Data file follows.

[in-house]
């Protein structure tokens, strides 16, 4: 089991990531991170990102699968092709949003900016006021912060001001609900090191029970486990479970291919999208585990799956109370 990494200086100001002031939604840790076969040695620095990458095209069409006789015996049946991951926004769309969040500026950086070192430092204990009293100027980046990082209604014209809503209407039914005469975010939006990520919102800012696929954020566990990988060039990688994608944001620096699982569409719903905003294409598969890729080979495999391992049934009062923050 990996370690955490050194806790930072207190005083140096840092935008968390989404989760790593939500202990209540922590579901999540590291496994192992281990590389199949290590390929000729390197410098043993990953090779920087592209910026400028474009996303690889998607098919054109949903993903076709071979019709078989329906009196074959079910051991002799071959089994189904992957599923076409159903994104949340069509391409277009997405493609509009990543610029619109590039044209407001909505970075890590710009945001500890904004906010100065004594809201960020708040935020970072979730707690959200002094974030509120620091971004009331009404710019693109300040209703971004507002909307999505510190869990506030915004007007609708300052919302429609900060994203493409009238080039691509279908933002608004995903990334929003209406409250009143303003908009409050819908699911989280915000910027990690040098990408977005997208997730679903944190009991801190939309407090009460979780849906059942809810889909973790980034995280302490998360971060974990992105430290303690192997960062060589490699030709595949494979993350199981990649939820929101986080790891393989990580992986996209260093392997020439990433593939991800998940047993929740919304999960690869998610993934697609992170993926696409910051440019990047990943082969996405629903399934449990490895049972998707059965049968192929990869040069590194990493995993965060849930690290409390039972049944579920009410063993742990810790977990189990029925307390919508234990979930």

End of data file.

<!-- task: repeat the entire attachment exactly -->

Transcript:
[in-house]
């Protein structure tokens, strides 16, 4: 089991990531991170990102699968092709949003900016006021912060001001609900090191029970486990479970291919999208585990799956109370 990494200086100001002031939604840790076969040695620095990458095209069409006789015996049946991951926004769309969040500026950086070192430092204990009293100027980046990082209604014209809503209407039914005469975010939006990520919102800012696929954020566990990988060039990688994608944001620096699982569409719903905003294409598969890729080979495999391992049934009062923050 990996370690955490050194806790930072207190005083140096840092935008968390989404989760790593939500202990209540922590579901999540590291496994192992281990590389199949290590390929000729390197410098043993990953090779920087592209910026400028474009996303690889998607098919054109949903993903076709071979019709078989329906009196074959079910051991002799071959089994189904992957599923076409159903994104949340069509391409277009997405493609509009990543610029619109590039044209407001909505970075890590710009945001500890904004906010100065004594809201960020708040935020970072979730707690959200002094974030509120620091971004009331009404710019693109300040209703971004507002909307999505510190869990506030915004007007609708300052919302429609900060994203493409009238080039691509279908933002608004995903990334929003209406409250009143303003908009409050819908699911989280915000910027990690040098990408977005997208997730679903944190009991801190939309407090009460979780849906059942809810889909973790980034995280302490998360971060974990992105430290303690192997960062060589490699030709595949494979993350199981990649939820929101986080790891393989990580992986996209260093392997020439990433593939991800998940047993929740919304999960690869998610993934697609992170993926696409910051440019990047990943082969996405629903399934449990490895049972998707059965049968192929990869040069590194990493995993965060849930690290409390039972049944579920009410063993742990810790977990189990029925307390919508234990979930």